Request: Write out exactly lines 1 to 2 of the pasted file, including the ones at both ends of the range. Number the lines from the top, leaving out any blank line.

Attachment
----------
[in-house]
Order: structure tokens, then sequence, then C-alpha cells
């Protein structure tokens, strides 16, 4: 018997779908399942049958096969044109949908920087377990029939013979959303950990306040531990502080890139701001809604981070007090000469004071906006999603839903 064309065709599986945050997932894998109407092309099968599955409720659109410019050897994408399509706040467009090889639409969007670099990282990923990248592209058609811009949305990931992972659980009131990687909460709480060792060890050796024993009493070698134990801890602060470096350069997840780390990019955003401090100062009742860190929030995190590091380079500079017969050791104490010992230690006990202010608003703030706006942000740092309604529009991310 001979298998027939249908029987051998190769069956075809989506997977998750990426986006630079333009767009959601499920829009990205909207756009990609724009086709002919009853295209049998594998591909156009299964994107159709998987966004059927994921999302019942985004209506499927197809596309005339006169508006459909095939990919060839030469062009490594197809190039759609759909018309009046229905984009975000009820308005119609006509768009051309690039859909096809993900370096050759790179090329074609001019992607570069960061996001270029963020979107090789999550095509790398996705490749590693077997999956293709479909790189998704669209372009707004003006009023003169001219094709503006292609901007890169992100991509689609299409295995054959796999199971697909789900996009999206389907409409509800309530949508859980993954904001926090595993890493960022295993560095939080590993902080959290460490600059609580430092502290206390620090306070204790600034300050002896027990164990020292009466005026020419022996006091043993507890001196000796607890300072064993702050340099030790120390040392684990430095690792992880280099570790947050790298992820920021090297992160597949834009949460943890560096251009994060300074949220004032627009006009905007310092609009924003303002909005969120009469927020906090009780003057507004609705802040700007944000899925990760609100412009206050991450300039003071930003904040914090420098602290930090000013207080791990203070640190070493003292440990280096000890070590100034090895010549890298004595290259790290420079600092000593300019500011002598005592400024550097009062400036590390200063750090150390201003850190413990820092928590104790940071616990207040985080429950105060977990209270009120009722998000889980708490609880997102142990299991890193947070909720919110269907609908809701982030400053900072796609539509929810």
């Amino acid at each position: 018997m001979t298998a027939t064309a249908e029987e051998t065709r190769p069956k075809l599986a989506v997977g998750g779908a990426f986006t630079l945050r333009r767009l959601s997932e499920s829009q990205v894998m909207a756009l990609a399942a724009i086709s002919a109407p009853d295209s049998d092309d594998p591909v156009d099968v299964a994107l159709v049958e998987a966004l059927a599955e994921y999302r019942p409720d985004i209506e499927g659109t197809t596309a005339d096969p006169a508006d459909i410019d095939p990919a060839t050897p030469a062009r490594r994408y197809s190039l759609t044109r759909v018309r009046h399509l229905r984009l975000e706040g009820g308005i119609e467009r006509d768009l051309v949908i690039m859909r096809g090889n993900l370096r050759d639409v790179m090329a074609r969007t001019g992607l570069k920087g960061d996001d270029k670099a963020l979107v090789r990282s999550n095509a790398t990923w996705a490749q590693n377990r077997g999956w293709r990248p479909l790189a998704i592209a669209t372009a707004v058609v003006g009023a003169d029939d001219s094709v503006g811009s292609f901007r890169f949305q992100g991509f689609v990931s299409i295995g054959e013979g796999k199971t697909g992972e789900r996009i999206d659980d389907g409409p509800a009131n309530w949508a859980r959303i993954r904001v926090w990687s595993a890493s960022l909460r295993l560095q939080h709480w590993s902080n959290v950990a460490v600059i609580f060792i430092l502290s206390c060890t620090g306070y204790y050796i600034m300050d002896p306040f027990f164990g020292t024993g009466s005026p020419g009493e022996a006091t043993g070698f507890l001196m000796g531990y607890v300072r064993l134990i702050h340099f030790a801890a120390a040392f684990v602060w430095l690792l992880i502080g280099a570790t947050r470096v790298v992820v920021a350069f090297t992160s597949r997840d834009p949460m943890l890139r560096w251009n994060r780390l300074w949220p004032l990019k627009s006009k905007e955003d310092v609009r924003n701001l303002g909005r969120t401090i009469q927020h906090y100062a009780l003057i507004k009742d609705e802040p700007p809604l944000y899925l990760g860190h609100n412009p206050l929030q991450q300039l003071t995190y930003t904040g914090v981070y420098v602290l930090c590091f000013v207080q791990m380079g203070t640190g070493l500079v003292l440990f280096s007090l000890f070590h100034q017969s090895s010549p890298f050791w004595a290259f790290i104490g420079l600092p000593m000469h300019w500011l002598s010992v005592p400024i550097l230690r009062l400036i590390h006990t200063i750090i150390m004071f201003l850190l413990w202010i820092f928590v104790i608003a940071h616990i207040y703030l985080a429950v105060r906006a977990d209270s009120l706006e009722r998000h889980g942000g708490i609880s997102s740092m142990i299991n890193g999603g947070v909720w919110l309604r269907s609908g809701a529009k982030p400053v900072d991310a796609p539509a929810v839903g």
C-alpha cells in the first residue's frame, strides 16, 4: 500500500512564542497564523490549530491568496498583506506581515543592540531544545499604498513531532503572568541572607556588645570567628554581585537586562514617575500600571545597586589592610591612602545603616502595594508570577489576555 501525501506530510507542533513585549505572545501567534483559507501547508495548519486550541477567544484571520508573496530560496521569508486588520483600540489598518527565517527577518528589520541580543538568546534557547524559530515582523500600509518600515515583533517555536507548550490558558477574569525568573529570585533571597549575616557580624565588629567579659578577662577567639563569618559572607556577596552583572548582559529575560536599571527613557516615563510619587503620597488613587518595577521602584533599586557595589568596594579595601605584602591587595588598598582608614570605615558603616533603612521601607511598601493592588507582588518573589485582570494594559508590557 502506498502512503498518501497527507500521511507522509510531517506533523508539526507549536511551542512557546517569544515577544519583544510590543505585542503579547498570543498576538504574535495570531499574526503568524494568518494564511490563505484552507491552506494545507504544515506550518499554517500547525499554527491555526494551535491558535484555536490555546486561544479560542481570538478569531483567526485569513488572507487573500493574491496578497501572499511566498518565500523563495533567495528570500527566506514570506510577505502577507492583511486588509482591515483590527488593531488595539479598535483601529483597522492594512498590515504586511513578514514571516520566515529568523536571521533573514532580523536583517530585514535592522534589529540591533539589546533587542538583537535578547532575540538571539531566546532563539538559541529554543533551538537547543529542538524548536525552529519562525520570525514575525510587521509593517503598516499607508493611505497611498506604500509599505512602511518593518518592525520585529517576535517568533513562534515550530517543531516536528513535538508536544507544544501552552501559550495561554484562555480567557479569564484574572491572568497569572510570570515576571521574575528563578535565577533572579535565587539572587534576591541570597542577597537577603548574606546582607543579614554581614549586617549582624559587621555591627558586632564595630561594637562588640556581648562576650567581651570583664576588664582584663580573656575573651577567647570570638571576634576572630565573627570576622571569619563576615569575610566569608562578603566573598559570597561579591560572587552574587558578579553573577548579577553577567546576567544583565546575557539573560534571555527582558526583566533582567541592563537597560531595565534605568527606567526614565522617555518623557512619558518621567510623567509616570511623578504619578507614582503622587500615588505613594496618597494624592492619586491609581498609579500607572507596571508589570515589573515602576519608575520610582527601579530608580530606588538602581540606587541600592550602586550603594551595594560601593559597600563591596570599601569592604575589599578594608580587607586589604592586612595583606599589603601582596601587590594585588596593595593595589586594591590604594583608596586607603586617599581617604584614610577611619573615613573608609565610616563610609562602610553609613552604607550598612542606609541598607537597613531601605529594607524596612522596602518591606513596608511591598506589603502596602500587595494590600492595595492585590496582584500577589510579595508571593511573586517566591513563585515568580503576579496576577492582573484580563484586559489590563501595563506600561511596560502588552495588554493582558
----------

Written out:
[in-house]
Order: structure tokens, then sequence, then C-alpha cells